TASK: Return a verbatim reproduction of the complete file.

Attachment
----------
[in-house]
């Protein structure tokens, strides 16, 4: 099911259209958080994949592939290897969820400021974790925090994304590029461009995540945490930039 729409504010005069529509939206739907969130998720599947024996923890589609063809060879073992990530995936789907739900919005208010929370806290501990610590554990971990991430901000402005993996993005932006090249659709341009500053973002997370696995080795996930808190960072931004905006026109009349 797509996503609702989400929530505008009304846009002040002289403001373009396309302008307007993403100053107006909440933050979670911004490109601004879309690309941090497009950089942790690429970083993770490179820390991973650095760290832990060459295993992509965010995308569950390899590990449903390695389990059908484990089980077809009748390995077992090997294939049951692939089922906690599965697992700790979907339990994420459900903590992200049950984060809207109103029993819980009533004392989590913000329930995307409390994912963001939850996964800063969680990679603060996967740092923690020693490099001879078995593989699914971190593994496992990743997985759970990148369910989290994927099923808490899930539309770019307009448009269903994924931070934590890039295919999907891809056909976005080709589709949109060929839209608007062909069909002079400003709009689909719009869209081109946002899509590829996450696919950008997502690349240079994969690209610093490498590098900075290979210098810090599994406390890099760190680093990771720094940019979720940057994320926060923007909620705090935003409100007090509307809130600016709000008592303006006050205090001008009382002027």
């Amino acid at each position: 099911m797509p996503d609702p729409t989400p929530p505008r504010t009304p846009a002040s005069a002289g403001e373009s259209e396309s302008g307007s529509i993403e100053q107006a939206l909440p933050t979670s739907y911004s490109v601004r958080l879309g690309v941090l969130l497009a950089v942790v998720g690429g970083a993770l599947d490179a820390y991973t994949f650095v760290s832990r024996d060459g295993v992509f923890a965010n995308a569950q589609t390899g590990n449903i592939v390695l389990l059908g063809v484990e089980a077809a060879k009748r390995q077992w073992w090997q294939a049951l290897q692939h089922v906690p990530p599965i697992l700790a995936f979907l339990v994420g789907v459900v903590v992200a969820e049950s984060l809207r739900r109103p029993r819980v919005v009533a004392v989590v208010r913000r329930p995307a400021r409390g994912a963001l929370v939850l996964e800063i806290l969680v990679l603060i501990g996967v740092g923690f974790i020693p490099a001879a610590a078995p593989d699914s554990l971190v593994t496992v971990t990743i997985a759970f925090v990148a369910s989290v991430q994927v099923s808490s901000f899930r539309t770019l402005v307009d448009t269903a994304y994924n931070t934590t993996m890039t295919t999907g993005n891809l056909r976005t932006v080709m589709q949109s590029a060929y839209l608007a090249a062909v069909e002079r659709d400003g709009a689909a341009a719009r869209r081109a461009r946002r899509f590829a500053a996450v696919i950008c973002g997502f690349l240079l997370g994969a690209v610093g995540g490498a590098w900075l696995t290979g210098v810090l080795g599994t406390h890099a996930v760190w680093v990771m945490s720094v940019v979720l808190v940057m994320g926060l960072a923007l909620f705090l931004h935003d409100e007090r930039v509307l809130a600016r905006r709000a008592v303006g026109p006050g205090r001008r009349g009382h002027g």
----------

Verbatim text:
[in-house]
């Protein structure tokens, strides 16, 4: 099911259209958080994949592939290897969820400021974790925090994304590029461009995540945490930039 729409504010005069529509939206739907969130998720599947024996923890589609063809060879073992990530995936789907739900919005208010929370806290501990610590554990971990991430901000402005993996993005932006090249659709341009500053973002997370696995080795996930808190960072931004905006026109009349 797509996503609702989400929530505008009304846009002040002289403001373009396309302008307007993403100053107006909440933050979670911004490109601004879309690309941090497009950089942790690429970083993770490179820390991973650095760290832990060459295993992509965010995308569950390899590990449903390695389990059908484990089980077809009748390995077992090997294939049951692939089922906690599965697992700790979907339990994420459900903590992200049950984060809207109103029993819980009533004392989590913000329930995307409390994912963001939850996964800063969680990679603060996967740092923690020693490099001879078995593989699914971190593994496992990743997985759970990148369910989290994927099923808490899930539309770019307009448009269903994924931070934590890039295919999907891809056909976005080709589709949109060929839209608007062909069909002079400003709009689909719009869209081109946002899509590829996450696919950008997502690349240079994969690209610093490498590098900075290979210098810090599994406390890099760190680093990771720094940019979720940057994320926060923007909620705090935003409100007090509307809130600016709000008592303006006050205090001008009382002027």
């Amino acid at each position: 099911m797509p996503d609702p729409t989400p929530p505008r504010t009304p846009a002040s005069a002289g403001e373009s259209e396309s302008g307007s529509i993403e100053q107006a939206l909440p933050t979670s739907y911004s490109v601004r958080l879309g690309v941090l969130l497009a950089v942790v998720g690429g970083a993770l599947d490179a820390y991973t994949f650095v760290s832990r024996d060459g295993v992509f923890a965010n995308a569950q589609t390899g590990n449903i592939v390695l389990l059908g063809v484990e089980a077809a060879k009748r390995q077992w073992w090997q294939a049951l290897q692939h089922v906690p990530p599965i697992l700790a995936f979907l339990v994420g789907v459900v903590v992200a969820e049950s984060l809207r739900r109103p029993r819980v919005v009533a004392v989590v208010r913000r329930p995307a400021r409390g994912a963001l929370v939850l996964e800063i806290l969680v990679l603060i501990g996967v740092g923690f974790i020693p490099a001879a610590a078995p593989d699914s554990l971190v593994t496992v971990t990743i997985a759970f925090v990148a369910s989290v991430q994927v099923s808490s901000f899930r539309t770019l402005v307009d448009t269903a994304y994924n931070t934590t993996m890039t295919t999907g993005n891809l056909r976005t932006v080709m589709q949109s590029a060929y839209l608007a090249a062909v069909e002079r659709d400003g709009a689909a341009a719009r869209r081109a461009r946002r899509f590829a500053a996450v696919i950008c973002g997502f690349l240079l997370g994969a690209v610093g995540g490498a590098w900075l696995t290979g210098v810090l080795g599994t406390h890099a996930v760190w680093v990771m945490s720094v940019v979720l808190v940057m994320g926060l960072a923007l909620f705090l931004h935003d409100e007090r930039v509307l809130a600016r905006r709000a008592v303006g026109p006050g205090r001008r009349g009382h002027g």